The High End Of Low Interviews

The Drum Media

Marilyn Manson
2009 Sep 17

WHILE MARILYN MANSON RECENTLY THREATENED DEATH ON ANY JOURNALIST WHO DEFAMES HIM OR HIS BAND ON TWITTER, NIC TOUPEE STEPS UP TO THE PLATE AND ATTEMPTS TO GET AWAY WITH HIS LIFE INTACT.

2009 has been a year of mixed success for Brian Hugh Warner – aka. Marilyn Manson. His latest album The High End Of Low was released in May, and features the return of long time bandmate Twiggy Ramirez who went AWOL from the Manson line-up in 2002. A document of the last two turbulent years in Manson’s career and containing some of his most personal songwriting to date, The High End Of The Low has been subjected to close and critical scrutiny by fans and press after Eat Me, Drink Me’s historic emotional posturing. The question being asked is whether Manson’s very public derailment recently has rendered his role as the Arch Duke of rock’n’roll debauchery a parody; whether his clever dance with controversy and mainstream success has given way to a drunken shuffle out of the charts and minds of the public. Interviews around the album release so far have raised eyebrows; inebriated babblings and random behaviour fuelling the speculation that Manson is approaching the low end of the low.

Manson is aware of the rumours. He describes the last year of his life as a redemptive process and recording this album with Twiggy as key to his emotional resurrection. “When you lose something important in your life you have to figure out how to deal with that,” he explains soberly. And it isn’t ex-wife Dita Von Teese or ex-girlfriend Evan Rachel Wood he’s lamenting – it’s the loss of Twiggy Ramirez in 2002. “In the time I was not with Twiggy it was like not being with my brother. We find our connection not through words, but musically, and we’ll never have that with anyone else. It’s a different connection – it’s male and non sexual – well, most of the time, except for some antics…”he trails off with a snigger. “If you try to replace something like that with something stronger or different, and when you are and have chosen to be someone not considered human by others for the most part, you want to find love or something. Love, question mark in this case.”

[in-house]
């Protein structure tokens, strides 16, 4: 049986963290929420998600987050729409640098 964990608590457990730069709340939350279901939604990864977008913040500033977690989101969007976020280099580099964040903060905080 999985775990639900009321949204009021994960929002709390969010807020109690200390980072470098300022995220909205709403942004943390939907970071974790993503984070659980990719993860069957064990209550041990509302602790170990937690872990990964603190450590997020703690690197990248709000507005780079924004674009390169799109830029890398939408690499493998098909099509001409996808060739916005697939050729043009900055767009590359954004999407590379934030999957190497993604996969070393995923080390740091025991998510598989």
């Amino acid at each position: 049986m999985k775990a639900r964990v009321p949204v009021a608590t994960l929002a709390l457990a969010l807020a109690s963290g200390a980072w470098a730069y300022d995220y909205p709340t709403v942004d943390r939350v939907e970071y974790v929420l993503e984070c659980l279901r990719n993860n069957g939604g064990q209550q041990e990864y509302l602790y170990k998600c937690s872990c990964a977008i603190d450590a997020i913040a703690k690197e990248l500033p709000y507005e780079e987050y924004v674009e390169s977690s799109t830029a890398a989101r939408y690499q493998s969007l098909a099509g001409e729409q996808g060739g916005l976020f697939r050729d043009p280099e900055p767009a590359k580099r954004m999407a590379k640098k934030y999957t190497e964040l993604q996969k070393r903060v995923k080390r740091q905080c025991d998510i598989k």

The High End Of Low is a biographical document of the loss, Manson’s subsequent emotional confusion and eventual self re-discovery. The album starts with the breakdown of his relationship with actor Evan Rachel Wood and plays out a real-time period of introspection and fundamental change. Something Twiggy could relate to; going through a break-up himself at the time. Manson thinks the album –as-therapy model worked for both of them. “[The album] was about a story I wanted to tell and Twiggy and I were both going through something very similar at the time we wrote it. Like every classic story in literature, like Lucifer falling from grace, it was about wanting to find and connect with someone. What I learned was that if you could give up your wings, when you give up who you are, you will never be loved you have to learn this through loss.